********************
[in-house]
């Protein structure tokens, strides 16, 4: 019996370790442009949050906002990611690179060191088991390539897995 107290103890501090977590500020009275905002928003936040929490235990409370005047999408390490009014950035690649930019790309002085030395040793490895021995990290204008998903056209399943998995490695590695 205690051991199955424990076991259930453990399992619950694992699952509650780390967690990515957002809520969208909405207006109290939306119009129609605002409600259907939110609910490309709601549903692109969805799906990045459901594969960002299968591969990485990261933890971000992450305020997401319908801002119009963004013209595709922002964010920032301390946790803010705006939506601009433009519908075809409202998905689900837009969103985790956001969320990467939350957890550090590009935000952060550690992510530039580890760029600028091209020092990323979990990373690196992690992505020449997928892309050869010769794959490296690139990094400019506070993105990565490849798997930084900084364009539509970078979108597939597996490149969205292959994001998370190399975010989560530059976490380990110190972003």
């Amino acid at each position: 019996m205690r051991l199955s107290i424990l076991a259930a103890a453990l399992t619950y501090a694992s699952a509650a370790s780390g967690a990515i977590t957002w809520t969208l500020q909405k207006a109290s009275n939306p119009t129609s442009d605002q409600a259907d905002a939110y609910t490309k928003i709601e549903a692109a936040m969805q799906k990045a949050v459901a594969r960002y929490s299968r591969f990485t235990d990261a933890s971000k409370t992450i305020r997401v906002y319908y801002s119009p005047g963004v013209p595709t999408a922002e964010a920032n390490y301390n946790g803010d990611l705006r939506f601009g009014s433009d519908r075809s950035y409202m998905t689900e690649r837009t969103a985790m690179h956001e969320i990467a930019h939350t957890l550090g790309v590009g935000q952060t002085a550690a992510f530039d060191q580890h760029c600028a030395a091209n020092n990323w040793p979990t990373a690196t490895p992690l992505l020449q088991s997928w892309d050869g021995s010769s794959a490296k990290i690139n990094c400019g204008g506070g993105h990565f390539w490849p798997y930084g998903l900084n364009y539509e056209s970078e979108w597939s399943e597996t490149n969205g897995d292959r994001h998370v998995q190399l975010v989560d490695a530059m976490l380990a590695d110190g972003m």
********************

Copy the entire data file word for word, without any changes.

[in-house]
């Protein structure tokens, strides 16, 4: 019996370790442009949050906002990611690179060191088991390539897995 107290103890501090977590500020009275905002928003936040929490235990409370005047999408390490009014950035690649930019790309002085030395040793490895021995990290204008998903056209399943998995490695590695 205690051991199955424990076991259930453990399992619950694992699952509650780390967690990515957002809520969208909405207006109290939306119009129609605002409600259907939110609910490309709601549903692109969805799906990045459901594969960002299968591969990485990261933890971000992450305020997401319908801002119009963004013209595709922002964010920032301390946790803010705006939506601009433009519908075809409202998905689900837009969103985790956001969320990467939350957890550090590009935000952060550690992510530039580890760029600028091209020092990323979990990373690196992690992505020449997928892309050869010769794959490296690139990094400019506070993105990565490849798997930084900084364009539509970078979108597939597996490149969205292959994001998370190399975010989560530059976490380990110190972003």
């Amino acid at each position: 019996m205690r051991l199955s107290i424990l076991a259930a103890a453990l399992t619950y501090a694992s699952a509650a370790s780390g967690a990515i977590t957002w809520t969208l500020q909405k207006a109290s009275n939306p119009t129609s442009d605002q409600a259907d905002a939110y609910t490309k928003i709601e549903a692109a936040m969805q799906k990045a949050v459901a594969r960002y929490s299968r591969f990485t235990d990261a933890s971000k409370t992450i305020r997401v906002y319908y801002s119009p005047g963004v013209p595709t999408a922002e964010a920032n390490y301390n946790g803010d990611l705006r939506f601009g009014s433009d519908r075809s950035y409202m998905t689900e690649r837009t969103a985790m690179h956001e969320i990467a930019h939350t957890l550090g790309v590009g935000q952060t002085a550690a992510f530039d060191q580890h760029c600028a030395a091209n020092n990323w040793p979990t990373a690196t490895p992690l992505l020449q088991s997928w892309d050869g021995s010769s794959a490296k990290i690139n990094c400019g204008g506070g993105h990565f390539w490849p798997y930084g998903l900084n364009y539509e056209s970078e979108w597939s399943e597996t490149n969205g897995d292959r994001h998370v998995q190399l975010v989560d490695a530059m976490l380990a590695d110190g972003m």